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Macomb to spend ARPA funds on repairs and more

Rich Egger

Macomb city council members are reviewing the city administration’s proposal for spending money from the American Rescue Plan Act (ARPA).

Macomb is due to receive more than $2.3 million. City Administrator Scott Coker said the city has already received half of the money and the rest should come in this summer.

The administration’s recommendation for spending it:

  • Public works projects: $1,494,642.02
  • Employee bonus/hazard pay: $390,000
  • Residential facade grant program: $350,000
  • Thorpe and Piper pocket parks: $60,000
  • Local non-profits grants: $50,000
  • Small business competition: $25,000

The public works committee will determine what infrastructure projects to recommend.
The administration said the residential facade program will be for owner-occupied homes. Second ward city council member John Vigezzi called that proposal a great idea.

“There are a lot of houses – I do a lot of walking around my ward – that need a little bit of TLC. I think this would be a great way to go ahead and help improve the neighborhoods,” Vigezzi said.

Details regarding the facade grant program are still being worked out. The grants will be capped, perhaps at up to $10,000 per home, and income restrictions would apply. The work eligible for the grants could include painting, structure stabilization, roofing, landscaping, and other improvements that are visible from the public right-of-way.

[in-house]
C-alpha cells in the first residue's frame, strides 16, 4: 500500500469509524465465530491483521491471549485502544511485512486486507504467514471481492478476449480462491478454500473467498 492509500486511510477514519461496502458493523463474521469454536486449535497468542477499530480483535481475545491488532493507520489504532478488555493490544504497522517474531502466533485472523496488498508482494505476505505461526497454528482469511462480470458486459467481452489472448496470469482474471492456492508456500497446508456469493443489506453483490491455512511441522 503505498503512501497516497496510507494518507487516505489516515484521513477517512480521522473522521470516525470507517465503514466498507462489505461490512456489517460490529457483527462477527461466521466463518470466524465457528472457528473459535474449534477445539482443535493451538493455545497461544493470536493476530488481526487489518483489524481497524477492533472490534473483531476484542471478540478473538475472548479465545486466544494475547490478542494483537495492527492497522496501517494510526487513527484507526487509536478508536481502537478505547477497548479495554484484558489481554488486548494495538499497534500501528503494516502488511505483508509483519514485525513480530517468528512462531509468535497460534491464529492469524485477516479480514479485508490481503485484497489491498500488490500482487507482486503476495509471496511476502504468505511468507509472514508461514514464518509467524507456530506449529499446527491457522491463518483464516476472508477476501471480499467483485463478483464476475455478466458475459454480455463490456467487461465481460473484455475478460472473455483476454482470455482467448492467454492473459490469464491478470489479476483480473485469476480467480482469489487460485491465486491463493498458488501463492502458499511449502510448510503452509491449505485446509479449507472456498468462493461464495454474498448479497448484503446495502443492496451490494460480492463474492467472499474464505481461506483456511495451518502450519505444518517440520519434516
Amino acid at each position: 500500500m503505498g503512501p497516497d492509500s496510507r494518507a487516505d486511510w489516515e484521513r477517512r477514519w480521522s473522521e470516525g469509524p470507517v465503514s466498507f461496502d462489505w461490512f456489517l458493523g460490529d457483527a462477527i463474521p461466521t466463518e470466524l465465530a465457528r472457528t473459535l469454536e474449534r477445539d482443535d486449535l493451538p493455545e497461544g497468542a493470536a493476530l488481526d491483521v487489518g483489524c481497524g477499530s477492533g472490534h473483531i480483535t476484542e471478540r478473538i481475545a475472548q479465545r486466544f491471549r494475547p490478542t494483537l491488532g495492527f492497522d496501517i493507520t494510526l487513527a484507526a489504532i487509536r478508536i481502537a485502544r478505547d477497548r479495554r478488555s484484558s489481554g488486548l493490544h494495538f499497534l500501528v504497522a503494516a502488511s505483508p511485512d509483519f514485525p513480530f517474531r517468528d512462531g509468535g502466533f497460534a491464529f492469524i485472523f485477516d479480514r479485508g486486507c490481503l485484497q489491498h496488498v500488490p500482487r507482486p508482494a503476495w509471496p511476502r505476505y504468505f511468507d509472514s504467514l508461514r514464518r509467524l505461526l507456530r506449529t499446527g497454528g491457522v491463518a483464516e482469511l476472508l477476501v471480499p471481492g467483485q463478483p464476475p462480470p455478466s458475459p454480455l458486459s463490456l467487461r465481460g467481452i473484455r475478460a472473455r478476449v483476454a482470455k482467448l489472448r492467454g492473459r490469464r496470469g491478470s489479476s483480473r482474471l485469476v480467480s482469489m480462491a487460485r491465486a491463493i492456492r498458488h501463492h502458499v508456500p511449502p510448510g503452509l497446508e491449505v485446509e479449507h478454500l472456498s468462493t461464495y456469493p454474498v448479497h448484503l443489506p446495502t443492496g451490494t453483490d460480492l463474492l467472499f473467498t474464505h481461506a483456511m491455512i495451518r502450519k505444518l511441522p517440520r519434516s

The city council must still approve the administration’s proposals.

According to the administration, the federal government has said ARPA’s funding is for:

  • Fighting the pandemic and supporting families and businesses struggling with its public health and economic impacts
  • Maintaining vital public services, even amid declines in revenue resulting from the crisis
  • Building a strong, resilient, and equitable recovery by making investments that support long-term growth and opportunity

Tri States Public Radio produced this story.  TSPR relies on financial support from our readers and listeners in order to provide coverage of the issues that matter to west central Illinois, southeast Iowa, and northeast Missouri. As someone who values the content created by TSPR's news department please consider making a financial contribution.

Rich is TSPR's News Director.